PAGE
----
The South Korean government has ordered Asiana Airlines Inc. to suspend its flights to San Francisco for 45 days, as a penalty for ignoring safety rules during a crash last July. Asiana Airlines Flight 214 crash-landed at San Francisco International Airport on July 6, 2013, killing three and injuring over 180 passengers.
The Ministry of Land, Infrastructure and Transport said on Friday that the airline might also be asked to suspend the route, the Wall Street Journal reported. The move comes as a part of the South Korean government's efforts to enhance safety measures across all forms of travel, following the sinking of the Sewol ferry in April, which claimed the lives of over 300 people in what was one of the worst maritime disasters in the Asian nation, and led to an overhaul of the country's political leadership.
"All committee members agreed a suspension of operation was inevitable," Kwon Yong-bok, head of the ministry's aviation security division, said, according to Yonhap, a state-run news agency, adding: "The committee decided to reduce the duration by 50 percent, which is the maximum reduction allowed under the law, considering the sincere and dedicated evacuation efforts by the flight's crew that helped minimize casualties."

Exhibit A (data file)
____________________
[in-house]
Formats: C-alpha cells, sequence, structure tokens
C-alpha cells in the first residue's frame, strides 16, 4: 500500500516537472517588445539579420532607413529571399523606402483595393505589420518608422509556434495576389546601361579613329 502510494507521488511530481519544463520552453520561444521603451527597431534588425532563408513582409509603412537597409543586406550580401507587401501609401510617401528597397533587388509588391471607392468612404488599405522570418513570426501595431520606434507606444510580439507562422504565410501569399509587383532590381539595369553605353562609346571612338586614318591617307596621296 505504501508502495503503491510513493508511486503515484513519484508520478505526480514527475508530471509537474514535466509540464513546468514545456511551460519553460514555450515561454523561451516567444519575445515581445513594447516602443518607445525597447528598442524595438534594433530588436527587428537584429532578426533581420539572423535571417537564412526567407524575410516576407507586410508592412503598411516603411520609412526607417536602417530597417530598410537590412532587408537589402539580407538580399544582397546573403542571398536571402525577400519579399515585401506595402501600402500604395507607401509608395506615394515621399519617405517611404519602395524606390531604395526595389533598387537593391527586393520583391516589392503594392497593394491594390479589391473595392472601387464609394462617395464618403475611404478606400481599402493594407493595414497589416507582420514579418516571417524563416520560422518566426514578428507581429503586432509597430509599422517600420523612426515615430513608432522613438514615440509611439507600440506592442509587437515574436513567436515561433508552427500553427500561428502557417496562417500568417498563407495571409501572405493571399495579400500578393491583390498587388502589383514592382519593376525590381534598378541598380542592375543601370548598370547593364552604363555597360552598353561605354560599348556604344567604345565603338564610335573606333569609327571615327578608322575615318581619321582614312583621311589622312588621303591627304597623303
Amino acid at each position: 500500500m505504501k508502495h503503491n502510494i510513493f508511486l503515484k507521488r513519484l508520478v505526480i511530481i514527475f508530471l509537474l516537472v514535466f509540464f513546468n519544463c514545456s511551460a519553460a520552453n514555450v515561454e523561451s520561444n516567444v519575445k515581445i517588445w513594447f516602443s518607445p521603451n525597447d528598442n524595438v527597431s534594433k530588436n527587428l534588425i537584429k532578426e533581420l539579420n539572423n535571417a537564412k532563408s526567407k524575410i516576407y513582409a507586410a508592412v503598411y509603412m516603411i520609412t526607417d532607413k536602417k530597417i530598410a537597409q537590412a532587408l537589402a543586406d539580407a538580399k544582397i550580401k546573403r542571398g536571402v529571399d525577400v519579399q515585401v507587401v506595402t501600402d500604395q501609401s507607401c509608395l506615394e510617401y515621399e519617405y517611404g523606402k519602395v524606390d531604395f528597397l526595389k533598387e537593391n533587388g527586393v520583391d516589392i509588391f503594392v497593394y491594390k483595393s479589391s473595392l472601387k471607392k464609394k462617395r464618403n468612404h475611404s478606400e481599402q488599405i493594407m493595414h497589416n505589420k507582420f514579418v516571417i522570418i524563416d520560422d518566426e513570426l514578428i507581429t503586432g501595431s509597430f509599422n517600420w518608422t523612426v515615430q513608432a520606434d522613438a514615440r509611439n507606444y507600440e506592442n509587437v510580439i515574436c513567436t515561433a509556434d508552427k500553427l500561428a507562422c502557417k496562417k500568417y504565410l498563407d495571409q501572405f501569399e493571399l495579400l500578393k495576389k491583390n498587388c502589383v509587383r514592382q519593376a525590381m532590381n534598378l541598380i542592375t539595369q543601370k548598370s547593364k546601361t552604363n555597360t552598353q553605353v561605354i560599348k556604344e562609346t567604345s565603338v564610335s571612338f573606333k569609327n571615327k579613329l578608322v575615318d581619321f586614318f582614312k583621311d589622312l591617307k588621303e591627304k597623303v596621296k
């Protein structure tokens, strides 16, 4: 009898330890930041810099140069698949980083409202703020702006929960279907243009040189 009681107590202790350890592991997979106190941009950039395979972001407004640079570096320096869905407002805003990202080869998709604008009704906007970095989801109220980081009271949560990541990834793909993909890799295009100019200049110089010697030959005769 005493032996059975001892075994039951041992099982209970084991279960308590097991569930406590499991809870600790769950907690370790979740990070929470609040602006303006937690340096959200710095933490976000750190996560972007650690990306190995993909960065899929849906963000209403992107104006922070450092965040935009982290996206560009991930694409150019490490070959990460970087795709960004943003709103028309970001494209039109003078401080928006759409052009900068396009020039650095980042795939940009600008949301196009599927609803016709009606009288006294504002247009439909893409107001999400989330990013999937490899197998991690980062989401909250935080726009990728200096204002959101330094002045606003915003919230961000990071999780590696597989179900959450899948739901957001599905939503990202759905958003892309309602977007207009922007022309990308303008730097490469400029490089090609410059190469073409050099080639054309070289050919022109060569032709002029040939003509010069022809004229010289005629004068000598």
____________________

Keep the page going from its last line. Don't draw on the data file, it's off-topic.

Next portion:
The ministry also said, in a statement, that it would ask other carriers to increase the number of flights on the Incheon-San Francisco route “to minimize passenger inconvenience,” according to the Journal. Asiana Airlines operates one daily flight to San Francisco, using a 295-seat Boeing 777, and is pegged to lose about 15 billion won ($13.64 million) because of the suspension, according to Reuters.
The Seoul-based company plans to appeal the suspension and has called it too harsh. The maximum fine for a fatal accident is 2.2 billion won, but the move to suspend flights was taken to give a clear warning to airline companies to take safety seriously, according to reports. Flight 214 reportedly struck the seawall at San Francisco airport on its final approach and crashed onto the runway.
“The decision will cause serious passenger inconvenience given the high traffic on the route. In that case, the authorities are normally recommended by regulations to fine an airline instead of suspending flight,” Asiana Airlines said, in a statement, according to the Journal.
The airline also said that the government committee did not take into account the findings of an inquiry by the U.S. National Transportation Safety Board, which concluded in June that pilot error was responsible for the crash, and later added that the crash could not be attributed to an intentional dereliction of duty or violation of safety rules by Asiana’s crew.
"Authorities, moreover, effectively did not consider the national interest and the appeals made by the CEO of International Air Transport Association and other airlines that fly into Incheon International Airport," the company said in the statement, according to Yonhap.